Fran Bow

I think I purchased Fran Bow during a Halloween sale.  It got lost in my vast backlog of adventure games until I was finally in the mood for a point and click story experience.  I spent the next few hours sending messages to my friend which all said something along the lines of “Wow, this game.”  “WTF.”  “This is like the most fucked up game I’ve played in awhile…”  It actually reminded me a bit of Year Walk, although not nearly as ambiguous and without the same level of puzzle solving.  Both games come from Sweden, so perhaps that’s less of a coincidence than I first thought.

Fran Bow is a ten year old girl who survives a terrible family tragedy, and is then placed in a mental asylum.  The game takes place in 1944, so this is an old-school asylum environment with all of its various mental illness stigmas.  Fran was separated from her beloved cat, Mr Midnight, and she embarks on a mission to escape the asylum and find him.  The game has some mental illness themes that I found intriguing, and unraveling what’s going on is an engaging journey.

The game has quite a few mixed reviews on Steam, and I think that’s because there’s a huge tonal shift in the third chapter.  The opening chapters are fucked up.  There is a lot of really disturbing imagery and suggestions of some really dark content, which is probably what a lot of people dove into the game expecting after looking at the synopsis (and possibly got even more than they bargained for).  The third chapter, though, loses a lot of that imagery and becomes a fairly generic point and click story.  It doesn’t really return to its disturbing roots until closer to the end, and even then it doesn’t seem to reach the same heights.  I can easily see how someone who was engaged by the opening chapters would lose a lot of momentum in chapter three and not really manage to stick it out.  And the ending was… strange.  Many reviews point it out for being too abrupt, but I felt it had enough closure to seal off the story.  I wouldn’t say it was disappointing, but it might have been a little more effective if they had been more concrete rather than leaving some of the lines to interpretation.

If you can handle the disturbing underlying suggestions of the game, it’s probably worth the 4-6 hours that it will take to see Fran through her story.

The Book of Unwritten Tales

I grew up on “adventure games”, and they briefly disappeared from the market so I find myself oddly drawn to them when I come across them.  Telltale sparked a new interest in the genre, and suddenly my Steam account is filled with the damn things.  The problem is, you have to be in a certain mindset to really enjoy an adventure game.  It’s almost like reading an interactive book, except it moves at a much slower pace, and it has bizarrely illogical puzzles scattered about that you have to complete before you can turn the page.  If you’re not in the right mindset, you lose patience quickly and drop the game partway through, and then when you come back later you can’t remember what’s going on, but you remember enough that you don’t want to replay the first part again.  It’s a tough situation!  But Steam keeps putting them on sale for 2 bucks and I have to buy them even when I’m not in the mood.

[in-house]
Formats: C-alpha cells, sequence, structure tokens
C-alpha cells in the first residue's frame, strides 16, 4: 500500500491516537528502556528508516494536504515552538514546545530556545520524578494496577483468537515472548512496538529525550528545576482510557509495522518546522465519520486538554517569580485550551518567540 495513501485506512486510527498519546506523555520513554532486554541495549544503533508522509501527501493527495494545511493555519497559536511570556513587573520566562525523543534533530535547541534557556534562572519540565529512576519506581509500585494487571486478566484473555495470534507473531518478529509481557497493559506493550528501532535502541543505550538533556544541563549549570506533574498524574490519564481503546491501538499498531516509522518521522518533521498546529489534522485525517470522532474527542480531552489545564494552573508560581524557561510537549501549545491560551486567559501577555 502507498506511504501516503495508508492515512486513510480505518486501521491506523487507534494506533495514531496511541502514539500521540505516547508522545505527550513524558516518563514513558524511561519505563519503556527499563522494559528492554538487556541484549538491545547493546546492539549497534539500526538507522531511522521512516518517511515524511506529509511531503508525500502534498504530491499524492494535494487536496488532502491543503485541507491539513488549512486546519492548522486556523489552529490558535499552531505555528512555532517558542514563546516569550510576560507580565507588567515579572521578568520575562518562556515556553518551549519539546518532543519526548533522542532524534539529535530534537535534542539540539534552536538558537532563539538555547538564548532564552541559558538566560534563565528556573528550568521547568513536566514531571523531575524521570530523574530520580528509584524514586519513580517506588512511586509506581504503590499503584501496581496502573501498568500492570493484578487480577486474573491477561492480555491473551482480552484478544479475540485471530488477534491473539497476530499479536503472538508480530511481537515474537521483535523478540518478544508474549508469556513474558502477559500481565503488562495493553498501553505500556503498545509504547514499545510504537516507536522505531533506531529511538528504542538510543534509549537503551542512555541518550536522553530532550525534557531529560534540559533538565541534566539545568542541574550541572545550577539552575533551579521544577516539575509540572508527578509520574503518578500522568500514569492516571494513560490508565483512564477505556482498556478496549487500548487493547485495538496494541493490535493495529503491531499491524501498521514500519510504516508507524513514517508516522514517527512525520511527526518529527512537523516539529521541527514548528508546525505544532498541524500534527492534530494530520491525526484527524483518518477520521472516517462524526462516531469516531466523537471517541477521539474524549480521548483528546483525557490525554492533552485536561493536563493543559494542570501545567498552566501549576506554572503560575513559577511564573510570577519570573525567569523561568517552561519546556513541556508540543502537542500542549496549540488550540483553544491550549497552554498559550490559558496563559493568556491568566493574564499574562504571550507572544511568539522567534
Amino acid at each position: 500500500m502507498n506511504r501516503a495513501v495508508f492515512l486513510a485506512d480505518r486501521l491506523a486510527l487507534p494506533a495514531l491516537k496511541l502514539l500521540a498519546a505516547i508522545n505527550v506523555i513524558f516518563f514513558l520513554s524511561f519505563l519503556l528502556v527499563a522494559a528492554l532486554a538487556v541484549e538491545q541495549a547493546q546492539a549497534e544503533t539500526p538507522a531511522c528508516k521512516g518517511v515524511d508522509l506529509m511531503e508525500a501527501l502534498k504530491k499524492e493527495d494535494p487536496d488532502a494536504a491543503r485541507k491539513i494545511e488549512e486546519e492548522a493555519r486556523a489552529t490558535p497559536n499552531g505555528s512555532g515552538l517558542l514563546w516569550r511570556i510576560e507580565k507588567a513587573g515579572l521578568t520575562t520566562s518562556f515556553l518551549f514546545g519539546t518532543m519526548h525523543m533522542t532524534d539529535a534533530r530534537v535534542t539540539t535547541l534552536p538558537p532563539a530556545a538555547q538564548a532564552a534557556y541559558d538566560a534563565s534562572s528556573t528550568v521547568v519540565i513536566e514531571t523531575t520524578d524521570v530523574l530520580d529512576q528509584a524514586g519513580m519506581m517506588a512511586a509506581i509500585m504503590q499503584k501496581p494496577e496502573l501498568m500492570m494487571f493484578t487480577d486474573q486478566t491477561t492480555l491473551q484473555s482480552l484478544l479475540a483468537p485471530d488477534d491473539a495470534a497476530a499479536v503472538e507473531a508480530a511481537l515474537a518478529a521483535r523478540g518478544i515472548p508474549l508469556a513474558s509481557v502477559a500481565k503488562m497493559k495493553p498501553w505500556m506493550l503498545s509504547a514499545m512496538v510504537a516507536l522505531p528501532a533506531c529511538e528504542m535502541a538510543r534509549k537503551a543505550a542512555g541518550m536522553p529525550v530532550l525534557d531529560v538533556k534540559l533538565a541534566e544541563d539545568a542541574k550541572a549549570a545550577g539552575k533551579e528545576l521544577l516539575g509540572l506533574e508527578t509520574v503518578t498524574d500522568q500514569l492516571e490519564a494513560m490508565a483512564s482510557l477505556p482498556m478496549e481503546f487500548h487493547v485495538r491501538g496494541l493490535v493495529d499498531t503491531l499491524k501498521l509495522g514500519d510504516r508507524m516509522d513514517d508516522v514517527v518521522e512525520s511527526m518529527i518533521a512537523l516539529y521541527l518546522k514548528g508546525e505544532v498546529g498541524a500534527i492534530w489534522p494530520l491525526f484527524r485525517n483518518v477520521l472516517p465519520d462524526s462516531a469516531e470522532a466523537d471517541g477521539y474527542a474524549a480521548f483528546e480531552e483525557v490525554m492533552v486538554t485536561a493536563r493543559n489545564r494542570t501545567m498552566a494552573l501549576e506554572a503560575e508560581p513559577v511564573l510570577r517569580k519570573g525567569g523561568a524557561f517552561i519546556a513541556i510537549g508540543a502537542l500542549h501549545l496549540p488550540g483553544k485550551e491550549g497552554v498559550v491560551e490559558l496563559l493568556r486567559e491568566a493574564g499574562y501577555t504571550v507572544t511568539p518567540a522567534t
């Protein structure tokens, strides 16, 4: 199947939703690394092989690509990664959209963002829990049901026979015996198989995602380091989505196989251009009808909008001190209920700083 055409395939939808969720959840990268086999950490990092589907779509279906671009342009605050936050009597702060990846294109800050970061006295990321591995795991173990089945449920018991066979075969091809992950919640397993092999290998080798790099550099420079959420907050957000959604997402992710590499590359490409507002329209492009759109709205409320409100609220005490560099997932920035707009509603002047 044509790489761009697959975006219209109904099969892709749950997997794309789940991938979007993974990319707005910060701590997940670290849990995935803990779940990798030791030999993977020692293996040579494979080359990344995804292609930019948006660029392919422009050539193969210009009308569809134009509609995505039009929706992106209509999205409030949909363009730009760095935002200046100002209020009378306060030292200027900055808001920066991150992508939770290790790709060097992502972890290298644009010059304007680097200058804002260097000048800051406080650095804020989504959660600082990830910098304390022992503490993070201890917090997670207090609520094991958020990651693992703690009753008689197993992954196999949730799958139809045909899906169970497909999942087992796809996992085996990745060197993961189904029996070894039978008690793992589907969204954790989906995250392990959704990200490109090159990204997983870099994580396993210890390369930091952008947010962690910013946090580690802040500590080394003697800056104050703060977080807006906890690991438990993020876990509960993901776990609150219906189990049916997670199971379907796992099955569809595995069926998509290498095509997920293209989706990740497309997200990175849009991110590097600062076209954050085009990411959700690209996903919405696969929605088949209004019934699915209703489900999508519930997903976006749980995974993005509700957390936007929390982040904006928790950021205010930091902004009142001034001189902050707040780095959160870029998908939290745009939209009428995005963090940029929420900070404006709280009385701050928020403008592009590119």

The latest sale to sucker me in was for The Book of Unwritten Tales.  It’s nice to find a well regarded title that isn’t Telltale, and I happened to be in the mood for some storytelling, so I fired it up right away.

The first thing I do in every game is go to the options and adjust all the settings.  I also ensured that subtitles were on.  The game immediately launched into a movie to start the story off and… there were no subtitles!  It wasn’t a big deal for me because I’m not actually deaf, but I feel bad for anyone who legitimately can’t hear the voiceover as the character sat there and did nothing but write in his book for several minutes.  He was explaining the story, but without subtitles it would make for a pretty god damn boring intro.

The other thing that surprised me was how low res the movies seemed.  The game obviously isn’t bleeding edge graphics, but the graphics are clear and bright.  In comparison, the actual in game movies were spilling compression artifacts everywhere and made it feel like playing a game from the 90s (which works for the adventure game nostalgia angle, I guess).  I’m relatively certain there are no more settings I can flip to improve them, which is too bad.